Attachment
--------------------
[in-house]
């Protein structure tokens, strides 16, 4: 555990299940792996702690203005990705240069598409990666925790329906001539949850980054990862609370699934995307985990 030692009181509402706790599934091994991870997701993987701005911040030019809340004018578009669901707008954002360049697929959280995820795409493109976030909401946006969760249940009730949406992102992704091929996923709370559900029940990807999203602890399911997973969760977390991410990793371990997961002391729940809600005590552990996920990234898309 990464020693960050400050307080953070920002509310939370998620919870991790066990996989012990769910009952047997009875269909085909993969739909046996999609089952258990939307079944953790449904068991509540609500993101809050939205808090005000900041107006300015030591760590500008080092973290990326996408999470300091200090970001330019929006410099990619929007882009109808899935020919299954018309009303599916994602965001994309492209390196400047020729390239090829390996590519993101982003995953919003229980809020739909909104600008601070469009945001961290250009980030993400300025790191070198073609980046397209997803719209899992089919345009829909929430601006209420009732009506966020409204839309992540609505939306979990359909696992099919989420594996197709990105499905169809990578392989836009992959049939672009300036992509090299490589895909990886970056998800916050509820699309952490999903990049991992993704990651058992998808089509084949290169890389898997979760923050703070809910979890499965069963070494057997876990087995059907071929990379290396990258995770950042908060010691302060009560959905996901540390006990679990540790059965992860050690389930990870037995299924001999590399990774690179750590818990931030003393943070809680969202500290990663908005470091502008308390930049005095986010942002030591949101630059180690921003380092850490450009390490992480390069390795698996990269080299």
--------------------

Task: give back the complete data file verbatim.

[in-house]
């Protein structure tokens, strides 16, 4: 555990299940792996702690203005990705240069598409990666925790329906001539949850980054990862609370699934995307985990 030692009181509402706790599934091994991870997701993987701005911040030019809340004018578009669901707008954002360049697929959280995820795409493109976030909401946006969760249940009730949406992102992704091929996923709370559900029940990807999203602890399911997973969760977390991410990793371990997961002391729940809600005590552990996920990234898309 990464020693960050400050307080953070920002509310939370998620919870991790066990996989012990769910009952047997009875269909085909993969739909046996999609089952258990939307079944953790449904068991509540609500993101809050939205808090005000900041107006300015030591760590500008080092973290990326996408999470300091200090970001330019929006410099990619929007882009109808899935020919299954018309009303599916994602965001994309492209390196400047020729390239090829390996590519993101982003995953919003229980809020739909909104600008601070469009945001961290250009980030993400300025790191070198073609980046397209997803719209899992089919345009829909929430601006209420009732009506966020409204839309992540609505939306979990359909696992099919989420594996197709990105499905169809990578392989836009992959049939672009300036992509090299490589895909990886970056998800916050509820699309952490999903990049991992993704990651058992998808089509084949290169890389898997979760923050703070809910979890499965069963070494057997876990087995059907071929990379290396990258995770950042908060010691302060009560959905996901540390006990679990540790059965992860050690389930990870037995299924001999590399990774690179750590818990931030003393943070809680969202500290990663908005470091502008308390930049005095986010942002030591949101630059180690921003380092850490450009390490992480390069390795698996990269080299």